Indonesians in Queens Are Beginning to Learn About Film on Genocide

 

A prayer meeting at Grace Indonesia Baptist Church in Woodside, Queens. Credit Katie Orlinsky for The New York Times
A prayer meeting at Grace Indonesia Baptist Church in Woodside, Queens. Credit Katie Orlinsky for The New York Times

Every Friday afternoon, Mas Pratomo, 83, sips tea at Fay Da Bakery on Justice Avenue, in Elmhurst, Queens, and catches up with fellow Indonesians. He never forgets to list the day’s attendees in his journal.

 

Having left his home country four decades ago, the teatime ritual is his way of connecting with his roots, as he and friends converse in their native Indonesian.

 

On a recent Friday, the conversation turned to “The Act of Killing,” the recent documentary film about Indonesia’s 1965 genocide.

 

The film, released last year, features two notorious figures in the mass killings discussing and even re-enacting some of their actions in the anti-Communist purge. The killers’ boastfulness has shocked some viewers, and the film has brought new attention to the slaughter of hundreds of thousands of suspected Communists across the archipelago nation in Southeast Asia.

 

But in Indonesia, where the anti-Communist campaign remains a sensitive subject, defended by some powerful figures, the film was not widely seen or embraced. And in New York’s small but growing Indonesian enclave in Elmhurst, word of the film has spread slowly.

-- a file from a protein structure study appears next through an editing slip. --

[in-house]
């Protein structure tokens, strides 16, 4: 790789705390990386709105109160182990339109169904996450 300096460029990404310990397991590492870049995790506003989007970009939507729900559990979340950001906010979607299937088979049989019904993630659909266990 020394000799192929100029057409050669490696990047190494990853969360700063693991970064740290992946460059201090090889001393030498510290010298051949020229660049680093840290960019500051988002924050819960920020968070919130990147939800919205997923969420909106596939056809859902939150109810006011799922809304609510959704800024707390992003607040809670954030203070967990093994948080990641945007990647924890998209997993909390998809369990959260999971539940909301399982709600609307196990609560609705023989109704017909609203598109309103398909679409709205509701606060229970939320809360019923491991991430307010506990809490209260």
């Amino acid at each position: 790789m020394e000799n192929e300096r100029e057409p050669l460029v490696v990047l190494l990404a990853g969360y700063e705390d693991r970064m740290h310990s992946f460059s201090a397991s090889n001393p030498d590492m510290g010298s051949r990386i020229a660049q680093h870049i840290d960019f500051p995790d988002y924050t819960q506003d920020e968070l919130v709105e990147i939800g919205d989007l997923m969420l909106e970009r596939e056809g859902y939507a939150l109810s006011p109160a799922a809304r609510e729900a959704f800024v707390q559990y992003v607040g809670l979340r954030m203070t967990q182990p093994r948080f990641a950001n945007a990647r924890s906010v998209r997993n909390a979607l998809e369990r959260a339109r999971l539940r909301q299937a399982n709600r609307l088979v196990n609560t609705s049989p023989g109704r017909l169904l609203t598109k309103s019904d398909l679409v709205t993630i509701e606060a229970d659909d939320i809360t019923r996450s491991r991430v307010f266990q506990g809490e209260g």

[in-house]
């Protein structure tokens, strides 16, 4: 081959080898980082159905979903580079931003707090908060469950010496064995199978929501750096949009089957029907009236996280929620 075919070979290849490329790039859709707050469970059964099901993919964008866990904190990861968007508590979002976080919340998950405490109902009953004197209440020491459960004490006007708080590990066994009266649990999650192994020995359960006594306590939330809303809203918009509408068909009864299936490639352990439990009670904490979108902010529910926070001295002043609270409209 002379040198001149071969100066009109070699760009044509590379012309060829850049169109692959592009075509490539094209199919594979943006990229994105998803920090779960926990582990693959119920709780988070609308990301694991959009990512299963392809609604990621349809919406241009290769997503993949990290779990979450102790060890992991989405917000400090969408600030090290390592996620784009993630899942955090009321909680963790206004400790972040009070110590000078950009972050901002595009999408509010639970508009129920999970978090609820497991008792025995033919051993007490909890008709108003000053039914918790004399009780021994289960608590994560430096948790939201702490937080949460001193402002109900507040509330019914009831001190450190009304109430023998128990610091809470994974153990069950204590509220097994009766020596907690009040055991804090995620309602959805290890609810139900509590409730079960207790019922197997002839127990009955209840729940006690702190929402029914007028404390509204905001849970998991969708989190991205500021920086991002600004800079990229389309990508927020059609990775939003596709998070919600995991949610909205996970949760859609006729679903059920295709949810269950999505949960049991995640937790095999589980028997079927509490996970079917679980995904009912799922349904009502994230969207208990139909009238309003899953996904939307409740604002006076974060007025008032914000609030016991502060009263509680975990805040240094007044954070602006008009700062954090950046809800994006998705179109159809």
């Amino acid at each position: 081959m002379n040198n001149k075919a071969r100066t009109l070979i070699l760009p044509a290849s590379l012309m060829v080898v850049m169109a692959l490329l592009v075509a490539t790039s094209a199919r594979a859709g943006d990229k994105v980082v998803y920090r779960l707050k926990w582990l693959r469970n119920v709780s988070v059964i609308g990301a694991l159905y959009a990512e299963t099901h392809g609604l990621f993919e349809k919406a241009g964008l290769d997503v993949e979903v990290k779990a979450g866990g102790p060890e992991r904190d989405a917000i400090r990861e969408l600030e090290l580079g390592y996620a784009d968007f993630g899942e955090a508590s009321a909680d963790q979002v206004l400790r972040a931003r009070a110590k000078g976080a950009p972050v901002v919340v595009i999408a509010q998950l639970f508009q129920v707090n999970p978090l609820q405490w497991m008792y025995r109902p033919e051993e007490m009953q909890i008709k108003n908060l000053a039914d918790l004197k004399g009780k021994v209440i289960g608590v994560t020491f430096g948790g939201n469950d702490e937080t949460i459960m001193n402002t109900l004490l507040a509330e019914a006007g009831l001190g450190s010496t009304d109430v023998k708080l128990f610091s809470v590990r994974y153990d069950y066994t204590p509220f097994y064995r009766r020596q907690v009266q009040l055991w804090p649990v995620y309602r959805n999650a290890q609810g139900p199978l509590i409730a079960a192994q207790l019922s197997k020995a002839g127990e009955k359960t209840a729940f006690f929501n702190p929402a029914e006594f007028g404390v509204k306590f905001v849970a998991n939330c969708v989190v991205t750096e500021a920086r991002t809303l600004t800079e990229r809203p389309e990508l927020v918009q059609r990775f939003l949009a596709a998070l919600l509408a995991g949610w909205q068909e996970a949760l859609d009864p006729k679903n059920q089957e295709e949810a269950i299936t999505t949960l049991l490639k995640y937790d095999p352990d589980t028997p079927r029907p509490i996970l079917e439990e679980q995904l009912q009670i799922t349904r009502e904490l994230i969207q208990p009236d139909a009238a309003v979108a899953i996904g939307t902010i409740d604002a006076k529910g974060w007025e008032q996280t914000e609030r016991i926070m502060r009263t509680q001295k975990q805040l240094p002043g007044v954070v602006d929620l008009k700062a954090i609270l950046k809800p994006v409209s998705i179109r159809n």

Photo

Joshua Oppenheimer,  the director of “The Act of Killing,” participated in a discussion after a recent screening of the film in Brooklyn. CreditKatie Orlinsky for The New York Times

 

Many of the estimated 7,000 Indonesians living in the city came to the United States hoping to make a new life here after the bloodshed of 1965 or the upheavals of the late 1990s.

 

For Mr. Pratomo, the film awakened him to the brutality of the killers and the scale of the massacre. “I was appalled when I found out about the truth,” he said.

 

At the time of the anti-Communist campaign, he was living in the capital, Jakarta, while much of the bloodshed was carried out in small towns of East Java, on the Hindu island of Bali, and in North Sumatra, where the film is set.

 

A year later, in 1966, he encountered a hint of the violence. An architect, he went to Bali to manage a hotel project. But he could not find workers, he recalled. In hushed conversations, he was told that all of them had been killed.

 

It was a fearful time in Indonesia. Government propaganda had demonized the Communists, who were alleged to have staged a coup. Many Indonesians accepted the government line or were too scared to challenge it.

 

Mr. Pratomo left for New York a year later and he had put that era behind him, he said, until friends told him about “The Act of Killing.” He watched it on Netflix with his wife.

 

“How could it come to this — murdering people as if it were a feast?” he said.

 

For some among his generation, the film evoked difficult memories about the years leading up to Suharto’s rule. For some younger Indonesians who have come to New York, the film has been an eye-opening window on a period still shrouded by fear and trauma.

 

Among those living here, word of the film has spread slowly. Many Indonesian immigrants working busy blue-collar jobs have little time for films.